FROM OUR PARTNERS
So you started a business in Washington. Congratulations! It’s a great state to base your operation out of, as the cost of living and doing business are both low. But, as you know, it takes more than just a great idea to get a business up and running. You need a solid plan, and part of that plan is making sure you choose the right business insurance for your new venture. And finding the best business insurance for your Washington company can be tricky. Fortunately, We’ve evaluated the best business insurance providers based on coverage, financial stability, customer satisfaction, and overall quality.
Simply Business provides insurance policies for a range of professions and small businesses.
For more than 200 years, the Hartford Insurance helped over 1 million businesses just like yours.
Coverwallet began its journey in New York City in 2015 operating under the Aon Insurance banner. At Coverwallet, you can access everything you need to keep your company well-protected at an unbeatable price.
Next Insurance leverages AI technology to streamline the process to purchase insurance, track claims, and manage policies at no additional cost.
With a 100-year history of insuring businesses, Hiscox is well-known across America and globally. With more than 500,000 small business customers, Hiscox is fully aware and trained in the unique risks a business can face.
Thimble provides business insurance that can be tailored to your business by the year, month, day, or even the job. At Thimble, the process to getting the right business insurance is simple, scalable, and flexible.
In Washington, all businesses must have workers compensation insurance. This includes both employees and subcontractors. This is a requirement for any business owner with one or more employees.
In addition to workers compensation insurance, most businesses should also consider general liability insurance. This is especially important for those that work on client property. It covers damage to any property that is caused by your business activities. Some industries may require additional types of coverage, such as commercial auto insurance, professional liability insurance, or commercial property insurance.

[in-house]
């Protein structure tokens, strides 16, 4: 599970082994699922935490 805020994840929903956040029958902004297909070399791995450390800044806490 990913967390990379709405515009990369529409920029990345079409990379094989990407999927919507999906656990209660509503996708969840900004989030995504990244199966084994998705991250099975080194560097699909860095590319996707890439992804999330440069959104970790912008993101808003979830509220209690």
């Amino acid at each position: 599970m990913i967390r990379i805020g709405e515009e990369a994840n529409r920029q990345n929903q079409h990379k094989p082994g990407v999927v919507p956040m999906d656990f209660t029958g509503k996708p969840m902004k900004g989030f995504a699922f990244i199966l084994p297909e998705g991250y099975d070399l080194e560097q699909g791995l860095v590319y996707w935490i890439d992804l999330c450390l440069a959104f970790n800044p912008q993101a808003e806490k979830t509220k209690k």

Not sure where to begin? Here are some of the most common types of insurance for small businesses:
This is one of the most common types of coverage for small businesses, protecting against third-party claims like bodily injury, property damage, personal injury (like slander or libel), and more.
General liability excludes personal Injury: Someone publishes a false statement about you that damages your reputation (e.g., libel, slander). Advertising Injury: Your ads infringe on another’s copyright, trademark, or slogan
If you have employees, workers comp is required by law in most states. It protects lost wages and medical expenses associated with workplace injuries or illnesses — even if it was partially the employee’s fault.
Most states exclude corporate officers from coverage under workers compensation policies. In many states, domestic help is also excluded from coverage. Certain hazardous occupations may be excluded from coverage as well.
Sometimes called “errors and omissions” insurance, professional liability helps cover claims that come up if someone alleges you made a mistake or didn’t perform your services as promised while performing your professional duties. It also covers negligence and faulty artistry in some cases.
There are some things that Professional Liability insurance excludes. These include your legal fees; If you’re sued and need to hire a lawyer, and claims related to “bodily injury” or “property damage.
Commercial property insurance covers your buildings, equipment, and inventory in the event of a loss due to fire or other covered peril. It also covers losses caused by theft, vandalism, and windstorms. Some policies also cover damage caused by falling objects or the weight of ice or snow.
Commercial Property insurance excludes Damage caused by a gradual deterioration, wear, and tear, rust, rot, mechanical breakdown, or failure of electrical or other equipment unless the loss is covered under other provisions of your policy—the collapse of a structure due to inherent vice, hidden defects, or faulty design.
This protects your company car and other vehicles used for business purposes from damage or destruction. Depending on the state, it may also cover some people driving for your company who do not have their own auto insurance (that would be an endorsement).
Commercial Auto insurance excludes vehicles designed or used primarily to transport persons for a fee, vehicles rented or leased to others, and other similar types of vehicles.
The cost of your policy is based on the amount of coverage you need and on various other factors like:
So how do you choose the best business insurance? Here are some tips: